07 May 2013, Dr S Natesh, BioSpectrum
The Indian biotech industry has done remarkably well so far. The inventiveness and efficiency of the industry has contributed immensely to the success and resilience of the Indian biotech sector, especially in the manufacturing and service segments. Despite heavy odds, including drought of financial resources, stiff competition among several domestic manufacturers, and having to walk the tight rope between doing innovative R&D and delivering affordability with quality, Indian firms have introduced a number of products in the market.
The last decade witnessed a spectacular growth of 24.18 percent for the sector, although due to the global economic meltdown there was a slump of 18.5 percent during 2011-12.
The biopharma segment continues to dominate.
India's expertise in the art and science of GMP for macromolecules has earned it the goodwill and respect of the international community. Because of our tried and tested strengths in vaccine development and manufacture, new alliances are beginning to emerge between the Department of Biotechnology (DBT), Indian companies, public-funded institutions and global philanthropic institutions such as Malaria Vaccine Initiative, Bill and Melinda Gates Foundation, Program for Appropriate Technologies in Health and the Wellcome Trust. The other noted strength of Indian biotech companies is carrying out contract services related to R&D, clinical trials and manufacturing.
Due to several reasons, India is fast becoming a hub for global clinical trials and this is likely to create numerous opportunities for a number of associated industries such as invitro diagnostics, education and data management. This will in turn have a cascading effect on the implementation of quality assurance measures and enforcement of ethical norms and good clinical practices.
The Indian agri-biotech segment has done spectacularly well with Bt cotton. A mere 50,000 hectares of area under the crop in 2002 increased to a massive 10.8 million hectares in 2012. Bt cotton is a clear winner and demonstrates how timely introduction of a new technology can break productivity barriers and help crop production in a sustainable manner. It also taught us lessons in regulatory issues and the need for better and clearer communication with the consumers and the public.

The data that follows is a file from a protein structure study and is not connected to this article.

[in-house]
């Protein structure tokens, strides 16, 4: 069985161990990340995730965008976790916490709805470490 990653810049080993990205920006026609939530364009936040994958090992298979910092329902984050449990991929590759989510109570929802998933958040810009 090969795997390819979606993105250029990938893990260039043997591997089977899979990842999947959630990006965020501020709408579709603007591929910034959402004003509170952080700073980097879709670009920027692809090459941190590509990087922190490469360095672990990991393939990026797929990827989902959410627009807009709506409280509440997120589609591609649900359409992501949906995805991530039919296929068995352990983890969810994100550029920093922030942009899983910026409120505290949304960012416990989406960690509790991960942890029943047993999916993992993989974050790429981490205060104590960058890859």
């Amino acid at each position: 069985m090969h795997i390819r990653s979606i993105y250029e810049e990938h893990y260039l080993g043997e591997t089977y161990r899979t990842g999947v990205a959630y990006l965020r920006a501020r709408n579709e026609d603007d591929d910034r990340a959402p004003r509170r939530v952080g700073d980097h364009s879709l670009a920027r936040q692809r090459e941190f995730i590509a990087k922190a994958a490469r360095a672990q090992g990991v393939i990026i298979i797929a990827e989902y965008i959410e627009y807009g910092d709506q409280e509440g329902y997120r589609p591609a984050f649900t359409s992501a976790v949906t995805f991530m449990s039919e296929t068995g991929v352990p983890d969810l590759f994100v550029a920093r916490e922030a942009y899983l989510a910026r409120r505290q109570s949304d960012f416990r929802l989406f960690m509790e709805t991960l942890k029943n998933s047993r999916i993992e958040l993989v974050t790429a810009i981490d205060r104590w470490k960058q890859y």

Nevertheless, the pall of uncertainty surrounding the agri-biotech segment today is mainly due to the collective failure of various stakeholders to resolve differences gracefully and dispassionately regarding the potential benefits and risks of GM crops, especially food crops. All of us-government, activists, the scientific and agricultural communities and industry are to blame for the current gridlock. In this atmosphere, investments into this segment are likely to decrease.
Application of biotechnology in agriculture is clearly complex and needs patience, persistence and a sense of proportion, backed by a strong regulatory agency. It is hoped that the Biotechnology Regulatory Authority of India (BRAI) bill is pending with the government for some time now will see the light of day at the earliest. While the Indian biotech industry must build on its current manufacturing and service strengths, there is a growing realization that cost advantage, which has served it well, will not last long. Clearly, it is time to move decisively towards discovery and innovation, both for the sake of the industry and the public-funded institutions.
However, this is easier said than done as, in doing so, several challenges have to be overcome. These include continued lack of quality human resource of the right kind; weak entrepreneurial skills in a society that frowns on failure, inadequate public-private partnerships, weak mechanisms and infirm policy structures for technology transfer between public institutions and private firms, insufficient venture capital, scarce ignition grant system, and a science-led, transparent, evidence-based regulatory system.
Processes to rectify these have been put in place but obviously more vigorous efforts will be needed. The biotechnology sector calls for a long-term, integrated perspective with predictable and transparent fiscal, regulatory and policy support as it involves several stakeholders for consistent success. In the past it has taken shape mostly through a series of scattered and sporadic academic and industry initiatives. The National Biotechnology Development Strategy approved by the government in 2007 was the first attempt to build coherence and continuity across domains and disciplines, and promote synergy through a holistic vision and a roadmap.
Most of the promises made have been met, notably several measures to promote discovery and innovation including the Biotechnology Industry Partnership Program, setting up of Biotechnology Industry Research Assistance Council, Wellcome-DBT Affordable Healthcare Initiative and Stanford-India Biodesign Program. In an area in which there are exciting developments on a daily basis, newer challenges keep emerging even before old ones go away. Given this ground reality, it is important to continuously redefine the exemplar of relationship between industry, academia, public sector and civil society.
A re-evaluation of the technological, fiscal, societal, and policy interventions that are needed to make the Indian biotech sector more vibrant over the next five-to-seven years has now become necessary. This will take us closer towards making India a major global biotech hub commensurate with its population size and potential.